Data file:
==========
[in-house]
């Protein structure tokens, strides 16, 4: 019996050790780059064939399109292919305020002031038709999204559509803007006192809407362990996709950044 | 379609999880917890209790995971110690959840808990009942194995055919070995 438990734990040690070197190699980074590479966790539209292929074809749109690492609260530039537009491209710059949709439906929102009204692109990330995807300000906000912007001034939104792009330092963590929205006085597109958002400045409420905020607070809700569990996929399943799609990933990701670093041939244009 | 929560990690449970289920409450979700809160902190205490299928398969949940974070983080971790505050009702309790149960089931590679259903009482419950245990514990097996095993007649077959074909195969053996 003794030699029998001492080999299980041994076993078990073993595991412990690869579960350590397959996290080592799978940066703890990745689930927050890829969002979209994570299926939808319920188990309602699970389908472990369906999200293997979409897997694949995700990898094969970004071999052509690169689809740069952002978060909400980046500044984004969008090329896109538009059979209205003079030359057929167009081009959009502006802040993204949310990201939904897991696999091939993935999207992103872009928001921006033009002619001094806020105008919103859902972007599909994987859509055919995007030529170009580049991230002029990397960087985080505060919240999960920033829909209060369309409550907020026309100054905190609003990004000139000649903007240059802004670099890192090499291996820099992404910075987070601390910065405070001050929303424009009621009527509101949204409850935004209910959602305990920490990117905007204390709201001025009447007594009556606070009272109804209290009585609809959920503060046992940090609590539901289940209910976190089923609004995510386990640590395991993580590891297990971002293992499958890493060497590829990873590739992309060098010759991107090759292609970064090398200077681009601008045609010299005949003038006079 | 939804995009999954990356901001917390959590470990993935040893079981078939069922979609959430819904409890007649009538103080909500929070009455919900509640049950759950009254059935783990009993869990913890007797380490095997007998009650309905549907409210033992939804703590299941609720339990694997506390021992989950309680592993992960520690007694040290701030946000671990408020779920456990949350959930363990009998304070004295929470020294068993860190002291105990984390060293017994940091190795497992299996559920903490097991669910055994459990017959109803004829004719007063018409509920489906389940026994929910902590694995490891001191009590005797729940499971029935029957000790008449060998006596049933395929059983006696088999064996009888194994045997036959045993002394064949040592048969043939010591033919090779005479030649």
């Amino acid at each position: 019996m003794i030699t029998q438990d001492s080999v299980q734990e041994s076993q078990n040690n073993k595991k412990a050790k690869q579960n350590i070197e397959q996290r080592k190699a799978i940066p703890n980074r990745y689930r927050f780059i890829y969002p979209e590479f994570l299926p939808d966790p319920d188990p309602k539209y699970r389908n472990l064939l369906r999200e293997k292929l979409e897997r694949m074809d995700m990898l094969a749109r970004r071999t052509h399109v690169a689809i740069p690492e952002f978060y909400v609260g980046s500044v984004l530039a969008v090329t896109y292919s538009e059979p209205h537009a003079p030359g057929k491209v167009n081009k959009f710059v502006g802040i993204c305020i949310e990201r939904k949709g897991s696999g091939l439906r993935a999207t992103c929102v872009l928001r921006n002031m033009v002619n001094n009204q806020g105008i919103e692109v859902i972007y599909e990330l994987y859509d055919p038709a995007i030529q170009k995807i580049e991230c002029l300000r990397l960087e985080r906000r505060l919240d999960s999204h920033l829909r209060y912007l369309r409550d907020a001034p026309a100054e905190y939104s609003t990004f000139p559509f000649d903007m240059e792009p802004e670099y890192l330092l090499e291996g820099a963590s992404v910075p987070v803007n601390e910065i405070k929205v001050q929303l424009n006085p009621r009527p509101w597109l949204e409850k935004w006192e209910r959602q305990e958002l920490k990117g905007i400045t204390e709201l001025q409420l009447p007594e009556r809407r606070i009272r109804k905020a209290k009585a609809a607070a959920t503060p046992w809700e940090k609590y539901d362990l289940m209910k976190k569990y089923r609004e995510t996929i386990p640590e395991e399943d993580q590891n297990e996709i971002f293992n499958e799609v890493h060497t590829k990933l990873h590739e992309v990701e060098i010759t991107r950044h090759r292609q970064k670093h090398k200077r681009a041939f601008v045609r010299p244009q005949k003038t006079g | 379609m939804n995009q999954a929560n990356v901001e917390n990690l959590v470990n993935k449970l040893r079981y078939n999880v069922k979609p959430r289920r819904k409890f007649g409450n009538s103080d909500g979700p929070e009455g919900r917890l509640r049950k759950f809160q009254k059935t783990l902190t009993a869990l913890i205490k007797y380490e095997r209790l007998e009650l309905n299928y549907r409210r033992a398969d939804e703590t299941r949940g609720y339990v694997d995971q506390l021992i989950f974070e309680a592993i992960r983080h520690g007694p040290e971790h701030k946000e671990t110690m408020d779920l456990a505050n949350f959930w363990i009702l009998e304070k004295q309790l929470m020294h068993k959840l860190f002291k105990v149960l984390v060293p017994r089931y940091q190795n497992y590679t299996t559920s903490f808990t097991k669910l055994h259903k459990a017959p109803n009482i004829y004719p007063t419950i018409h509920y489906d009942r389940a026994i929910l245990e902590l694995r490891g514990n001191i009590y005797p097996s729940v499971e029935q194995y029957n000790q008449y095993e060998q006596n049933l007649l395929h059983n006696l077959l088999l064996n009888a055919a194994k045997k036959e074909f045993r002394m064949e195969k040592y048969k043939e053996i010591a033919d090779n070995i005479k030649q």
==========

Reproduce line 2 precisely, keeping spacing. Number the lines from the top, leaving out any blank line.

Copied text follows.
């Protein structure tokens, strides 16, 4: 019996050790780059064939399109292919305020002031038709999204559509803007006192809407362990996709950044 | 379609999880917890209790995971110690959840808990009942194995055919070995 438990734990040690070197190699980074590479966790539209292929074809749109690492609260530039537009491209710059949709439906929102009204692109990330995807300000906000912007001034939104792009330092963590929205006085597109958002400045409420905020607070809700569990996929399943799609990933990701670093041939244009 | 929560990690449970289920409450979700809160902190205490299928398969949940974070983080971790505050009702309790149960089931590679259903009482419950245990514990097996095993007649077959074909195969053996 003794030699029998001492080999299980041994076993078990073993595991412990690869579960350590397959996290080592799978940066703890990745689930927050890829969002979209994570299926939808319920188990309602699970389908472990369906999200293997979409897997694949995700990898094969970004071999052509690169689809740069952002978060909400980046500044984004969008090329896109538009059979209205003079030359057929167009081009959009502006802040993204949310990201939904897991696999091939993935999207992103872009928001921006033009002619001094806020105008919103859902972007599909994987859509055919995007030529170009580049991230002029990397960087985080505060919240999960920033829909209060369309409550907020026309100054905190609003990004000139000649903007240059802004670099890192090499291996820099992404910075987070601390910065405070001050929303424009009621009527509101949204409850935004209910959602305990920490990117905007204390709201001025009447007594009556606070009272109804209290009585609809959920503060046992940090609590539901289940209910976190089923609004995510386990640590395991993580590891297990971002293992499958890493060497590829990873590739992309060098010759991107090759292609970064090398200077681009601008045609010299005949003038006079 | 939804995009999954990356901001917390959590470990993935040893079981078939069922979609959430819904409890007649009538103080909500929070009455919900509640049950759950009254059935783990009993869990913890007797380490095997007998009650309905549907409210033992939804703590299941609720339990694997506390021992989950309680592993992960520690007694040290701030946000671990408020779920456990949350959930363990009998304070004295929470020294068993860190002291105990984390060293017994940091190795497992299996559920903490097991669910055994459990017959109803004829004719007063018409509920489906389940026994929910902590694995490891001191009590005797729940499971029935029957000790008449060998006596049933395929059983006696088999064996009888194994045997036959045993002394064949040592048969043939010591033919090779005479030649």